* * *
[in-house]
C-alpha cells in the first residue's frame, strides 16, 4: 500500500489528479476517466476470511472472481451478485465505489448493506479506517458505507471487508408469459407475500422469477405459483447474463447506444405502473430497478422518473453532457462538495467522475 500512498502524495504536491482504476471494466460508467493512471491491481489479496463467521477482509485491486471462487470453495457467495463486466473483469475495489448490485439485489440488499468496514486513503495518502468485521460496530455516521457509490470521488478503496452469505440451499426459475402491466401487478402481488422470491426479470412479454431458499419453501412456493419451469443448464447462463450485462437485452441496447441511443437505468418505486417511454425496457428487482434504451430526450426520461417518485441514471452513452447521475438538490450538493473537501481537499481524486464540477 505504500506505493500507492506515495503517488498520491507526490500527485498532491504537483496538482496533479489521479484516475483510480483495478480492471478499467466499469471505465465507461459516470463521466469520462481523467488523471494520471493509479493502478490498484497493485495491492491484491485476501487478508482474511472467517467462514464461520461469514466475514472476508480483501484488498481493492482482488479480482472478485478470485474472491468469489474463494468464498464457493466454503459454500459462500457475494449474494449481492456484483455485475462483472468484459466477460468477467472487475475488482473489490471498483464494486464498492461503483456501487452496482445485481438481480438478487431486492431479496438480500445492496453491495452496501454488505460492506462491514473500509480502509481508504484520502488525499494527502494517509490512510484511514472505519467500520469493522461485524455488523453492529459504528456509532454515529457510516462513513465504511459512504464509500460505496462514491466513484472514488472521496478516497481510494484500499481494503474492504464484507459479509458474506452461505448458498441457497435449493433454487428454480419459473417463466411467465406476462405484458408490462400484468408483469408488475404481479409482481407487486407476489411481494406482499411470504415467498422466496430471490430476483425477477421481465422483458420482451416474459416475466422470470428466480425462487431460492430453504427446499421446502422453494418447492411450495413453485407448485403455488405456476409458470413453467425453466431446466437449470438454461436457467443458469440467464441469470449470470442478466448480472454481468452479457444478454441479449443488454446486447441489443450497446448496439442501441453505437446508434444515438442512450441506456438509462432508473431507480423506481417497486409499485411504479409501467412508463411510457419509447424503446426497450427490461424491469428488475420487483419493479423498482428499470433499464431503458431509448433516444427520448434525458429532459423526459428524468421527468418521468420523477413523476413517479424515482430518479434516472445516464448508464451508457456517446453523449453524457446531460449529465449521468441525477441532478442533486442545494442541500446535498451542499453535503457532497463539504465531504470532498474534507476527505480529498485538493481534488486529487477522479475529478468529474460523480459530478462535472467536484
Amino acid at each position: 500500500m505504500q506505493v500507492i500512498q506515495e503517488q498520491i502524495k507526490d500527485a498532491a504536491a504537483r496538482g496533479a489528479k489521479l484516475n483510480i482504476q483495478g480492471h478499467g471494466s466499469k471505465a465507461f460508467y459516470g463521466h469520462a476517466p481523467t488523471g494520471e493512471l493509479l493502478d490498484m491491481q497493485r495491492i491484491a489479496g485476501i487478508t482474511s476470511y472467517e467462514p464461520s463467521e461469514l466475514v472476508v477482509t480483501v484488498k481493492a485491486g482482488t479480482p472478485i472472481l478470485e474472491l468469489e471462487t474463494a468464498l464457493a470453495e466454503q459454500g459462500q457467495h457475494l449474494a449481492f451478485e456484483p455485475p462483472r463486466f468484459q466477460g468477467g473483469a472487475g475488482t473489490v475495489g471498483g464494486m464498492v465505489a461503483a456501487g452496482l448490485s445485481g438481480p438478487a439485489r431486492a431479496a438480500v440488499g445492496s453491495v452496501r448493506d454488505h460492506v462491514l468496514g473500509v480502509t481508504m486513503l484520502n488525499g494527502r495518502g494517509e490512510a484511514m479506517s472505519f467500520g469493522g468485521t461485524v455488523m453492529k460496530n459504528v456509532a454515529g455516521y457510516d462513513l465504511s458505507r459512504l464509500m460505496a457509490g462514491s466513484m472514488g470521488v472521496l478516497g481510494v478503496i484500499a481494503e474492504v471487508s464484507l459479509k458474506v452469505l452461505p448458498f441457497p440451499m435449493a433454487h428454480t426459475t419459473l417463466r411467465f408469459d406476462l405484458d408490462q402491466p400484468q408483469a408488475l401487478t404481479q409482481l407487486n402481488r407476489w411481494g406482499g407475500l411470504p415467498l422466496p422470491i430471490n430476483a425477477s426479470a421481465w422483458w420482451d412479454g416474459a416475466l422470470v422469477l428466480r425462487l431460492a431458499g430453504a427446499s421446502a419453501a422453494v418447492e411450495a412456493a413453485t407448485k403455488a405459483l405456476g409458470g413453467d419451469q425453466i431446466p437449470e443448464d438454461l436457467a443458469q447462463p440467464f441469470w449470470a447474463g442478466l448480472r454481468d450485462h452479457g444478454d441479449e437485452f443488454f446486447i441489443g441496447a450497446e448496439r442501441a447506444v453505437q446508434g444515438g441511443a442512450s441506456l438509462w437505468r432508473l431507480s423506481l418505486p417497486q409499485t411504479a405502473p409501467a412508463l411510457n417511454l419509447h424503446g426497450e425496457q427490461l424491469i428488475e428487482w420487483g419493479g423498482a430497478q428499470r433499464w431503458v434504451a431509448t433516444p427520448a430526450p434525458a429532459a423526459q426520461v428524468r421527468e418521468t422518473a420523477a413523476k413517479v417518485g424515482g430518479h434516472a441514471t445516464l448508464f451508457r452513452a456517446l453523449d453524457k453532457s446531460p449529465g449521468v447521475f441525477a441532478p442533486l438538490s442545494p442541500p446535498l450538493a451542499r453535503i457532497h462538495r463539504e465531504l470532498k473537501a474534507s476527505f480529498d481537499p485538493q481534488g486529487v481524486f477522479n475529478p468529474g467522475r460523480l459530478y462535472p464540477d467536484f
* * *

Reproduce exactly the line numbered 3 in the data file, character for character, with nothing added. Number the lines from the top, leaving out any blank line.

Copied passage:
Amino acid at each position: 500500500m505504500q506505493v500507492i500512498q506515495e503517488q498520491i502524495k507526490d500527485a498532491a504536491a504537483r496538482g496533479a489528479k489521479l484516475n483510480i482504476q483495478g480492471h478499467g471494466s466499469k471505465a465507461f460508467y459516470g463521466h469520462a476517466p481523467t488523471g494520471e493512471l493509479l493502478d490498484m491491481q497493485r495491492i491484491a489479496g485476501i487478508t482474511s476470511y472467517e467462514p464461520s463467521e461469514l466475514v472476508v477482509t480483501v484488498k481493492a485491486g482482488t479480482p472478485i472472481l478470485e474472491l468469489e471462487t474463494a468464498l464457493a470453495e466454503q459454500g459462500q457467495h457475494l449474494a449481492f451478485e456484483p455485475p462483472r463486466f468484459q466477460g468477467g473483469a472487475g475488482t473489490v475495489g471498483g464494486m464498492v465505489a461503483a456501487g452496482l448490485s445485481g438481480p438478487a439485489r431486492a431479496a438480500v440488499g445492496s453491495v452496501r448493506d454488505h460492506v462491514l468496514g473500509v480502509t481508504m486513503l484520502n488525499g494527502r495518502g494517509e490512510a484511514m479506517s472505519f467500520g469493522g468485521t461485524v455488523m453492529k460496530n459504528v456509532a454515529g455516521y457510516d462513513l465504511s458505507r459512504l464509500m460505496a457509490g462514491s466513484m472514488g470521488v472521496l478516497g481510494v478503496i484500499a481494503e474492504v471487508s464484507l459479509k458474506v452469505l452461505p448458498f441457497p440451499m435449493a433454487h428454480t426459475t419459473l417463466r411467465f408469459d406476462l405484458d408490462q402491466p400484468q408483469a408488475l401487478t404481479q409482481l407487486n402481488r407476489w411481494g406482499g407475500l411470504p415467498l422466496p422470491i430471490n430476483a425477477s426479470a421481465w422483458w420482451d412479454g416474459a416475466l422470470v422469477l428466480r425462487l431460492a431458499g430453504a427446499s421446502a419453501a422453494v418447492e411450495a412456493a413453485t407448485k403455488a405459483l405456476g409458470g413453467d419451469q425453466i431446466p437449470e443448464d438454461l436457467a443458469q447462463p440467464f441469470w449470470a447474463g442478466l448480472r454481468d450485462h452479457g444478454d441479449e437485452f443488454f446486447i441489443g441496447a450497446e448496439r442501441a447506444v453505437q446508434g444515438g441511443a442512450s441506456l438509462w437505468r432508473l431507480s423506481l418505486p417497486q409499485t411504479a405502473p409501467a412508463l411510457n417511454l419509447h424503446g426497450e425496457q427490461l424491469i428488475e428487482w420487483g419493479g423498482a430497478q428499470r433499464w431503458v434504451a431509448t433516444p427520448a430526450p434525458a429532459a423526459q426520461v428524468r421527468e418521468t422518473a420523477a413523476k413517479v417518485g424515482g430518479h434516472a441514471t445516464l448508464f451508457r452513452a456517446l453523449d453524457k453532457s446531460p449529465g449521468v447521475f441525477a441532478p442533486l438538490s442545494p442541500p446535498l450538493a451542499r453535503i457532497h462538495r463539504e465531504l470532498k473537501a474534507s476527505f480529498d481537499p485538493q481534488g486529487v481524486f477522479n475529478p468529474g467522475r460523480l459530478y462535472p464540477d467536484f